Planning a Diet for a Laminitic Horse

A laminitis diagnosis can be a life-changing event for both a horse and an owner. And when it comesTH-LEGACY-IMAGE-ID-337-laminitic-horse

to dietary changes for laminitic horses, owners might not know where to start.

To that end, Jennifer A. Wrigley, CVT, the

director of nursing for the University of

Pennsylvania School of Veterinary

Medicine’s New Bolton Center Equi-Assist

Home Care program, offered horse

owners some tips for transitioning to a

diet suitable for a laminitic horse.

Ultimately, Wrigley said, properly feeding

a horse with laminitis boils down to the

answers to four important questions:

1. Are you feeding the correct food?

2. Are you feeding the correct amounts

of feed and hay?

3. Do you have the tools to use if you are restricting feed, hay, and grass?

4. How will you monitor weight loss and gain?

She reviewed each question and provided suggestions during the 2013 International Equine

Conference on Laminitis and Diseases of the Foot, held Nov. 1-3 in West Palm Beach, Fla.

Are you feeding the correct food?

Always ensure you’ve got the correct hay and, if needed, concentrates for a laminitic horse. This is

especially important if the laminitis is related to a metabolic condition, such as equine metabolic

syndrome (EMS), Wrigley said. She offered a few tips on selecting the right concentrate and the right

forage for laminitic horses:

• Before choosing a concentrate, check its digestible energy (DE, or calorie) content. Overweight

horses don’t need extra calories in their diets, so avoid feeding overweight horses with laminitis or

EMS concentrates with high digestible energy content. Rather, consider a ration balancer pellet like Equi-Balance with

reduced calorie concentrate that provides the horse with his required daily protein, vitamins, and

minerals without adding excessive calories to his diet.

• Similarly, choosing a concentrate for insulin-resistant laminitic horses requires careful

consideration. Avoid feeding concentrates that are high in sugar and starch; rather, consider a

commercially available feed designed to have low nonstructural carbohydrate (NSC, which includes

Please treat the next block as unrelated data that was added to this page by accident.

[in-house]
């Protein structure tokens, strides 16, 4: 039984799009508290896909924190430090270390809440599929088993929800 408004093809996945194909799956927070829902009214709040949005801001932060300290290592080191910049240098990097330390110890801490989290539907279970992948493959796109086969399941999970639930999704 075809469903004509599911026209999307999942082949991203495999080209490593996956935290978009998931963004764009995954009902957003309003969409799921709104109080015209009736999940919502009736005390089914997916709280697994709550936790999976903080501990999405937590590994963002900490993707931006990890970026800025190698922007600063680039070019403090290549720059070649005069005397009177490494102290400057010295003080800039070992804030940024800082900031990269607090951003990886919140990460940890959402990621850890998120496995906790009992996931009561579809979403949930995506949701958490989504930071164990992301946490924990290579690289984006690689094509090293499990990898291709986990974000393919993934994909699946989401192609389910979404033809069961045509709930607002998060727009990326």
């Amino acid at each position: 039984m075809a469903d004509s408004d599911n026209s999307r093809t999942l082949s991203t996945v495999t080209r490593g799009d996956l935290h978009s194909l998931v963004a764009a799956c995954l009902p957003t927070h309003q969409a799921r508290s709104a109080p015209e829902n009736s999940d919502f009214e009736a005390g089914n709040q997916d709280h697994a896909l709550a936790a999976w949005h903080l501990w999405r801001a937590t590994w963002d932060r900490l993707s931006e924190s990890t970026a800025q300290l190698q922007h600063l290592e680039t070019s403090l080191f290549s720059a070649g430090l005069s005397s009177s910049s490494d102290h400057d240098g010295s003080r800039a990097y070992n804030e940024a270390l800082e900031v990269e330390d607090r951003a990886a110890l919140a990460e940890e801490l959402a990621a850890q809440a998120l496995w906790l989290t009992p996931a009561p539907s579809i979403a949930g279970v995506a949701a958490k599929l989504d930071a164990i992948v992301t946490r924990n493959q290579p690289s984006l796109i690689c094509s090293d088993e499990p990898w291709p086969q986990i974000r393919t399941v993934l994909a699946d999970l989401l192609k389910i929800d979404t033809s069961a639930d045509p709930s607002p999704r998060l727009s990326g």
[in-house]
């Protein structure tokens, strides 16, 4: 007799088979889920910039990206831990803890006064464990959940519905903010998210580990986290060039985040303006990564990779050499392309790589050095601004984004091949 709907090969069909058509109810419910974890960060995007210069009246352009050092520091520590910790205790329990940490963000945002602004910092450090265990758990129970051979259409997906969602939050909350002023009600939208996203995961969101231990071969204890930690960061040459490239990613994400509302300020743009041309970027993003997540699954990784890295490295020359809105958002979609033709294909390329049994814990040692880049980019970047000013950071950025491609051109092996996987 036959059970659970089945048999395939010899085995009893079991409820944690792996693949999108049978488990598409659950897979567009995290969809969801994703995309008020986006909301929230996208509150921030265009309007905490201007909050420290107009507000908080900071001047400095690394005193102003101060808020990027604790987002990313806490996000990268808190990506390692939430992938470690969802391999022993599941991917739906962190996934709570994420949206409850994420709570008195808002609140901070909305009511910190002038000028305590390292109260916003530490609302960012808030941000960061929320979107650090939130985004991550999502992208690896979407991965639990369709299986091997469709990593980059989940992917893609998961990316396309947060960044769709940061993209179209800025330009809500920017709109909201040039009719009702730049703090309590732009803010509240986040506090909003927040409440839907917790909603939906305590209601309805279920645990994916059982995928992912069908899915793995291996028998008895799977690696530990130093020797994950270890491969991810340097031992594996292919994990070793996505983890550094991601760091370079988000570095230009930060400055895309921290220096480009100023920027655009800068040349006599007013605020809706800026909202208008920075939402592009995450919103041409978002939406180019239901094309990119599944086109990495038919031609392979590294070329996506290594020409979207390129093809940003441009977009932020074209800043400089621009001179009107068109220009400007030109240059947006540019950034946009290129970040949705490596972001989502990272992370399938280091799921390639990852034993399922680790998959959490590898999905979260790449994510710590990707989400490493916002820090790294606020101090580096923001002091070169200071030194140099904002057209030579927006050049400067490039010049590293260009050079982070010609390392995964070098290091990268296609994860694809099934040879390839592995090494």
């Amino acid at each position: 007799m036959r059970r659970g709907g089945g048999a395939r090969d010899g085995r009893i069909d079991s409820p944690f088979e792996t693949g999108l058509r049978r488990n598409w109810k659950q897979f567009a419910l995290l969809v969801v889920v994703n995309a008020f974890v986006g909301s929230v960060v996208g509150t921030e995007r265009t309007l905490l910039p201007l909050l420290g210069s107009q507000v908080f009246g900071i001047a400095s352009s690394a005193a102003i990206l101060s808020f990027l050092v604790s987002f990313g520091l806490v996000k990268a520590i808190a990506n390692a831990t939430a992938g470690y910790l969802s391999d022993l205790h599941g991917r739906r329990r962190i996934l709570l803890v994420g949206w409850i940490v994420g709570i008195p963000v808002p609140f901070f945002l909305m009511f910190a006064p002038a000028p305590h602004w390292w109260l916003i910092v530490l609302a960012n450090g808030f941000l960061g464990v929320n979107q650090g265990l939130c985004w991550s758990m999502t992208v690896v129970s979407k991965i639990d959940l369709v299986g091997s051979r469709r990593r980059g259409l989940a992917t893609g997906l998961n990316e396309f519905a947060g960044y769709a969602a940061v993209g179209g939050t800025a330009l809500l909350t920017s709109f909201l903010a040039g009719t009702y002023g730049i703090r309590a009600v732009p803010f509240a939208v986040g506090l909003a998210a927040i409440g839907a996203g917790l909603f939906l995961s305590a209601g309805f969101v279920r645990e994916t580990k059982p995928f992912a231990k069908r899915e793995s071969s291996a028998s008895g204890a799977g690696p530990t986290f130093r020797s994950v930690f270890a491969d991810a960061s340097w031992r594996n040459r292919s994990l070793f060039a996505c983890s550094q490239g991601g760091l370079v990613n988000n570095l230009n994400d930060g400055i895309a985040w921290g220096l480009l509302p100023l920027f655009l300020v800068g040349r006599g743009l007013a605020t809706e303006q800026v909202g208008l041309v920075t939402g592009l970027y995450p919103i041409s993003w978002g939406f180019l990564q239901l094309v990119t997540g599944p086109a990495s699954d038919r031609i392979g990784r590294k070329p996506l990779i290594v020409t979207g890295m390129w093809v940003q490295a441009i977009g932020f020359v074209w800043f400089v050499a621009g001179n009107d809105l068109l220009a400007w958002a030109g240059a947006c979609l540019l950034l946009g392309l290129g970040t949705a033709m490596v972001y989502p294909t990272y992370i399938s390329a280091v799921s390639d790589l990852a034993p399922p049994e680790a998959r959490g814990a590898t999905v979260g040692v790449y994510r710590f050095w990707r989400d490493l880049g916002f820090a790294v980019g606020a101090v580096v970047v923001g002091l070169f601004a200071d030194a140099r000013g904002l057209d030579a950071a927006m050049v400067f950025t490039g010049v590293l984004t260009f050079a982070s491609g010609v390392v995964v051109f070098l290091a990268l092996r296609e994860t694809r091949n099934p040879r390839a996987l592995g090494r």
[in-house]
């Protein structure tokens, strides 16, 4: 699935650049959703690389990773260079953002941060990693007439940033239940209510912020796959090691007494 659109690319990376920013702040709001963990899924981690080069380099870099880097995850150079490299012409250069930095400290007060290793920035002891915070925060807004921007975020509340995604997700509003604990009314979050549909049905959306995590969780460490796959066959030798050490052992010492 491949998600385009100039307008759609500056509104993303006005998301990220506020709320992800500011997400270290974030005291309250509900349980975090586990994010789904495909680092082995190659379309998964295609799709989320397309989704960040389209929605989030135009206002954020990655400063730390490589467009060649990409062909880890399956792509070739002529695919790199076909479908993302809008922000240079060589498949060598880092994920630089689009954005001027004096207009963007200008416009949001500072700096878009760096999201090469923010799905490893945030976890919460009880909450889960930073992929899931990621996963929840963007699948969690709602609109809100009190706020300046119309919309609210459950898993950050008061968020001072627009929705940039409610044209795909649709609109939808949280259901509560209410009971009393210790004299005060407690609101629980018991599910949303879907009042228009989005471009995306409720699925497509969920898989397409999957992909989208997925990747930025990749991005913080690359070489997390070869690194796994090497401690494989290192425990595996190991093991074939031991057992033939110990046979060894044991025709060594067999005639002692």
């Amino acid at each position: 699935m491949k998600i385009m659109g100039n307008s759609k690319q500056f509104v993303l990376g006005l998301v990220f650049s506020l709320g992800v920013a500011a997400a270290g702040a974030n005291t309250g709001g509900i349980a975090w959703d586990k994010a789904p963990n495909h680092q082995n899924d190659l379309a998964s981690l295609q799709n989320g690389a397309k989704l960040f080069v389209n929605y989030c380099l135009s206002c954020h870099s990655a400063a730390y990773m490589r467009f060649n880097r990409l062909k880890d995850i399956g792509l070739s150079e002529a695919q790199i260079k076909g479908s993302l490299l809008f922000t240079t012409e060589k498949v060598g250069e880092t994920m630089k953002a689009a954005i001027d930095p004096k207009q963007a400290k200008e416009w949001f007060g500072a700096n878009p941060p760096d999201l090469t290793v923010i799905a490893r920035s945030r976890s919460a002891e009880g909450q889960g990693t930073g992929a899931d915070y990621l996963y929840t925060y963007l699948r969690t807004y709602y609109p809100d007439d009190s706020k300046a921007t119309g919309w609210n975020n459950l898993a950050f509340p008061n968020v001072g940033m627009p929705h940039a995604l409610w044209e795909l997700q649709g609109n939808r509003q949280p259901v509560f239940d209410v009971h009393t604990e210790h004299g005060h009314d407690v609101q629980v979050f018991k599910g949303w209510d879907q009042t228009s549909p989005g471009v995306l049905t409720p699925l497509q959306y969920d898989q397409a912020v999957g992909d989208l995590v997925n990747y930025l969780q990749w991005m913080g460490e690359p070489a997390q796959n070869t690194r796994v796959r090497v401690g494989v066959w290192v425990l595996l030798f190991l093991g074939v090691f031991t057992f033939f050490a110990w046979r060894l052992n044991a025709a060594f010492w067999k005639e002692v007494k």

simple sugars, starch, and fructans) concentrations.

• When selecting a forage, aim for a hay with lower NSC values. Wrigley cautioned that while

average NSC values are readily available for different types of hay, they are only estimates; the best

way to ensure hay is suitable for your laminitic horse is to have it analyzed.

• Finally, some owners choose to soak hay in an attempt to lower the NSC concentration. If you soak

your hay, Wrigley recommended soaking it for 30 minutes in hot water or 60 minutes in cold water.

A word of caution: Wrigley reminded owners that not only does soaking remove NSCs from hay, it

also removes valuable nutrients.

Are you feeding the correct amounts of feed and hay?

Now that you’ve selected the appropriate concentrate and forage for your laminitic horse, it’s

equally important to ensure you’re feeding the right amount.

“Most feed bags provide minimum recommended feeding rates, designed to assist owners in

knowing how much feed to offer in order to provide daily requirements,” Wrigley said. “Feeding

below the recommended rate may put the horse at risk for nutritional deficiencies.”

Wrigley stressed the importance of weighing concentrates before feeding them and not relying on

the “scoop” or “can” measuring system: “Often horses are fed by scoops rather than by pounds, but

because different feeds have different densities, this approach is imprecise.”

Imprecise measurements can be detrimental when feeding a horse requiring a very specific diet, like

those with EMS or laminitis, she said.

Meanwhile, the average horse will consume about 2% of his body weight daily in forage; while this

might be acceptable for a horse on a maintenance diet, horses that need to lose weight—like many